The Acceleration Record is Mostly Global, Mostly

It was argued that local effects like the pumping of groundwater might cause an increase of local sea level rise. My original take was that this was an anthropological effect that should show up as positive, recent acceleration. However, it was also noted that if pumping stopped, that this could show up as a deceleration and be misconstrued as being a natural phenomenon. I decided to do a little test of this hypothesis and the results are shown in Fig. 2.

It was argued that local effects like the pumping of groundwater might cause an increase of local sea level rise. My original take was that this was an anthropological effect that should show up as positive, recent acceleration. However, it was also noted that if pumping stopped, that this could show up as a deceleration and be misconstrued as being a natural phenomenon. I decided to do a little test of this hypothesis and the results are shown in Fig. 2.

Figure 2: Results of a randomized trial with subsets of sites having strictly local sea level rise beginning 1950-1970 and ending 1970-1995. See text for details

For this thought experiment, a percentage of sites, varying from 5% to 25% had local enhancement of sea level rise, presumably caused by increased groundwater use beginning somewhere from 1950 to 1970 and ending some time between 1970 and 1995. Start and stop times were randomized as it was assumed that local effects would not be synchronized around the world. Similarly, the amount of subsidence cause by water pumping was allowed to uniformly vary up to 5 mm/yr. The results show that even if a full quarter of all sites had significant time varying local subsidence, one would expect that the overall effect on the complete local sea level acceleration record to be significantly less than the PNAS2018 acceleration value. So, yes, local effects can show up as oscillations in the global sea level rise, but the effect is likely to be small compared to the variations calculated by the complete PMSL dataset. To get the wiggles seen in Fig. 2 to compare with the PNAS2018 value, you need to squint and increase the rate of subsidence and/or increase the percentage of sites with manic pumping.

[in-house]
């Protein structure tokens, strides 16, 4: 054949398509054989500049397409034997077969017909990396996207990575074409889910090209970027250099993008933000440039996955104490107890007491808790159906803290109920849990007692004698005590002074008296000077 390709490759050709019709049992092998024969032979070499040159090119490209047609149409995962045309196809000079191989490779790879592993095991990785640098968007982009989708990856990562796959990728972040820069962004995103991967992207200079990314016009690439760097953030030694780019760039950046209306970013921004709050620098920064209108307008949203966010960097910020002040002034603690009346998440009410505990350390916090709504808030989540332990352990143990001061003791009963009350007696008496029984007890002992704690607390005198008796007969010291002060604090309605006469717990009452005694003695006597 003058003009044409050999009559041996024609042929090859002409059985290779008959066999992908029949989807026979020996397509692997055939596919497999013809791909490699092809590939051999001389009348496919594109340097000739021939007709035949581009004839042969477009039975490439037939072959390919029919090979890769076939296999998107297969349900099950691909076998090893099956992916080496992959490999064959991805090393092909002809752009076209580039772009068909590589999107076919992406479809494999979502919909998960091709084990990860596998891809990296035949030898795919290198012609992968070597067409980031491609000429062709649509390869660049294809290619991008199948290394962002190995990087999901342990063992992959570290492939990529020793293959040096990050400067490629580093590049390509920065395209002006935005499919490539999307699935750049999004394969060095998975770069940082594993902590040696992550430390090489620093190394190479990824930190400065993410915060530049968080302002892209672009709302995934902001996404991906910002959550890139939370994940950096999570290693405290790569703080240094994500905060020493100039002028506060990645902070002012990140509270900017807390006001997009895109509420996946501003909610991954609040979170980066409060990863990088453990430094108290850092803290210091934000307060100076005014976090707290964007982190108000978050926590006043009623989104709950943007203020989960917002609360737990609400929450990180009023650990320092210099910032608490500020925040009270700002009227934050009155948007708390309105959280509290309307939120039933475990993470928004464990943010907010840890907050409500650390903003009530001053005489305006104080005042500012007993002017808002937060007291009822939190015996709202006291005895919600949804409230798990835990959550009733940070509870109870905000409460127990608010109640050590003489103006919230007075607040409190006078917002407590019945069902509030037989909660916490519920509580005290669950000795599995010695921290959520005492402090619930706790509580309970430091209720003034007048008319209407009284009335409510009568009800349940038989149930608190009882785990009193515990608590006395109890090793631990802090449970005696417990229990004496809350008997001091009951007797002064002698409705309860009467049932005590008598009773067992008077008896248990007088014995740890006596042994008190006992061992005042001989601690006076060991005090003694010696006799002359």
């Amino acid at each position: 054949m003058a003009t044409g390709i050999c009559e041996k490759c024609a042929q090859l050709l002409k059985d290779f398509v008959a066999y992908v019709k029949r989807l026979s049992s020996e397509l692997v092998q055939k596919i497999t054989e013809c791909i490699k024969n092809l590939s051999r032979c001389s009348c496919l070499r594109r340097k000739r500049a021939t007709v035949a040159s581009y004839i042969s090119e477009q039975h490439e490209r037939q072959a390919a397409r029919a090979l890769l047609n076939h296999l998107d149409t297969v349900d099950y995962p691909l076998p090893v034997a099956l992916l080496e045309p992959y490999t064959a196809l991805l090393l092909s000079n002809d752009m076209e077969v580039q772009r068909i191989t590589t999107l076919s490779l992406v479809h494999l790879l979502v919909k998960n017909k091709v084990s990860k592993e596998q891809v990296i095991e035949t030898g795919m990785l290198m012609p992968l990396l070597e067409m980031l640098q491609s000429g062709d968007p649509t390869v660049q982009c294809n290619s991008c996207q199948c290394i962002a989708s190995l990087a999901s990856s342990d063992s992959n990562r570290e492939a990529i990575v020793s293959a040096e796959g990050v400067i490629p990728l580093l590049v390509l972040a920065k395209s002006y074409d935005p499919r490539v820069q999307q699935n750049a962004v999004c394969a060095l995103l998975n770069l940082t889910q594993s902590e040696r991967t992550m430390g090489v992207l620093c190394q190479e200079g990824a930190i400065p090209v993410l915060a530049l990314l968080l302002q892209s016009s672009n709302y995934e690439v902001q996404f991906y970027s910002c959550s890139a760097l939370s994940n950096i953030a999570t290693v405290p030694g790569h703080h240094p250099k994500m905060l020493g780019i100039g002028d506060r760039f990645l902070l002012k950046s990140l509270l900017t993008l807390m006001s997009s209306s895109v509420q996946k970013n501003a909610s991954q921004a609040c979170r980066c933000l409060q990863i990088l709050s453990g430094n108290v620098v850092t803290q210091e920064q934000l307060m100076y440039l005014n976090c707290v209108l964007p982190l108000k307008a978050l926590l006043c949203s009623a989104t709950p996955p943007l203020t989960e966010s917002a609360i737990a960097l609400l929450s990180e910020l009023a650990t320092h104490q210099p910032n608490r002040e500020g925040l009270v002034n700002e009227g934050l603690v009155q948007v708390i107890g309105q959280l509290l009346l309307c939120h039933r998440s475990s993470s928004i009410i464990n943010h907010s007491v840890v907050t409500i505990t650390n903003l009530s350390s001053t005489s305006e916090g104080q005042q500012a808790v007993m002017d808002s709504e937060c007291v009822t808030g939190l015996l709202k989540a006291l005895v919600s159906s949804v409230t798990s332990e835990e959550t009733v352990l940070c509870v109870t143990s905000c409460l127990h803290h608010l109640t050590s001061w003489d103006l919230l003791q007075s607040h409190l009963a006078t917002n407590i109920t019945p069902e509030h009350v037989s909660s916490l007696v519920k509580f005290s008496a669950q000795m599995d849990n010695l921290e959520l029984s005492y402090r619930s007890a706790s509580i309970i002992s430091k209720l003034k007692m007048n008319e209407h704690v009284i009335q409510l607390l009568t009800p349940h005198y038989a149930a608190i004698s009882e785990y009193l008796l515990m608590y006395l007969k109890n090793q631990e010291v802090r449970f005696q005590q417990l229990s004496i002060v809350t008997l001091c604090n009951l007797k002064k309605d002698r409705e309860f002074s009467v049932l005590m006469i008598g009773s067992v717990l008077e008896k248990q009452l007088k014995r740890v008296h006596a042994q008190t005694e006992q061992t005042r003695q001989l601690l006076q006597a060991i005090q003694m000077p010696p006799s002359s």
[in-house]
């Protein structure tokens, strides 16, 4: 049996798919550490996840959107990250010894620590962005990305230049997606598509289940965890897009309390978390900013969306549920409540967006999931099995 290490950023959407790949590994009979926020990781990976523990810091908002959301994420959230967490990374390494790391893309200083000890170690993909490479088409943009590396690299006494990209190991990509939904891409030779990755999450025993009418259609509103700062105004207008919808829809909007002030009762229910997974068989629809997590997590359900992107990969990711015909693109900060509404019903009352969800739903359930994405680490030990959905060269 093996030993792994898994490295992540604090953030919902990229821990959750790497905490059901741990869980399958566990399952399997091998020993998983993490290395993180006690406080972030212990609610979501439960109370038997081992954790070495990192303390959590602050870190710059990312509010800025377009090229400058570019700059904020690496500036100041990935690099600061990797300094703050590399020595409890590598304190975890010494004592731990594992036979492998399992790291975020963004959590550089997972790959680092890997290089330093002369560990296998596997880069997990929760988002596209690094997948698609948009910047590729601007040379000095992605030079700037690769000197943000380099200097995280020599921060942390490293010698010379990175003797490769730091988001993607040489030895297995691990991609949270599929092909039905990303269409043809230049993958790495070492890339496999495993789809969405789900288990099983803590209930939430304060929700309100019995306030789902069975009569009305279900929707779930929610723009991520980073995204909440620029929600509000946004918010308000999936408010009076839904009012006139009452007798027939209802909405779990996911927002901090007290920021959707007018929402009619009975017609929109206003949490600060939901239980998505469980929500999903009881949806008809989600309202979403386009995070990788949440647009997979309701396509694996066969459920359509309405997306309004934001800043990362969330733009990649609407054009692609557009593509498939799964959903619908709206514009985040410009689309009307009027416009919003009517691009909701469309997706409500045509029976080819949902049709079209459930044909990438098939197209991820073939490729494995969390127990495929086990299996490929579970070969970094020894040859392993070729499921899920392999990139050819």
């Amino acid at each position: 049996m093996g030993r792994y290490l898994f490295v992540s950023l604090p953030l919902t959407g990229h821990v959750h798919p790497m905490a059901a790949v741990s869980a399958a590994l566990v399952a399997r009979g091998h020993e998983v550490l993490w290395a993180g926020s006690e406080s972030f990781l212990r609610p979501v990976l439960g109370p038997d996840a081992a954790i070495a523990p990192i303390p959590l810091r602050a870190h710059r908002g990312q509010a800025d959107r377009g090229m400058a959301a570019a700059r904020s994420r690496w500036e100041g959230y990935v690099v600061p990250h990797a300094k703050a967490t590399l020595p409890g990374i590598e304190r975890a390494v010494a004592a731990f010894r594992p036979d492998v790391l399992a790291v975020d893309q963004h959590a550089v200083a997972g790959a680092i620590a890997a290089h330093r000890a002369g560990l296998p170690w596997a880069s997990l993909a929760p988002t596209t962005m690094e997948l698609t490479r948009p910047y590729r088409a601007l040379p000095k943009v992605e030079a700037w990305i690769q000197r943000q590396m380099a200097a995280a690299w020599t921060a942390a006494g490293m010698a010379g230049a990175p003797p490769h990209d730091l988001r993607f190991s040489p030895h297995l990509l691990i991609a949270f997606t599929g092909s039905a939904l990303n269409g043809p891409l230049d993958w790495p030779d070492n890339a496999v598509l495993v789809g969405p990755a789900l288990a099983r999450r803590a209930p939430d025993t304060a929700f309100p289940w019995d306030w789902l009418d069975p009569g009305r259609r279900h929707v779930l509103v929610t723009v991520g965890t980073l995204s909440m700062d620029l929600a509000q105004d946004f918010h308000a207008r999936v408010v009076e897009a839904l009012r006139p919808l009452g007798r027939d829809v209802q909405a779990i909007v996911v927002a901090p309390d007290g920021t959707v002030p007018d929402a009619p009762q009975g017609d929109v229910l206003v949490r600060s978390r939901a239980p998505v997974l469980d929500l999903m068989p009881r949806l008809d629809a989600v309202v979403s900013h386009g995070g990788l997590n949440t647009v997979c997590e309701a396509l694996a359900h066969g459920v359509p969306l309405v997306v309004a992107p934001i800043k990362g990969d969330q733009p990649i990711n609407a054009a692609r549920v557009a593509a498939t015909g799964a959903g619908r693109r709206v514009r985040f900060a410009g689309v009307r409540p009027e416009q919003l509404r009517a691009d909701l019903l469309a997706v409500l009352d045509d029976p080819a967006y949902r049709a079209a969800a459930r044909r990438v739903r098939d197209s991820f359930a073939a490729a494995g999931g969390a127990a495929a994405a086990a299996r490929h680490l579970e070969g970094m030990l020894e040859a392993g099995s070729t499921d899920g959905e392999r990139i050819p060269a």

Figure 3: Smoothed global sea level acceleration record from 1880 to the present. Light blue shading indicates 1 and 2 sigma error estimates. Effects of local variable subsidence and PNAS2018 estimate shown for reference.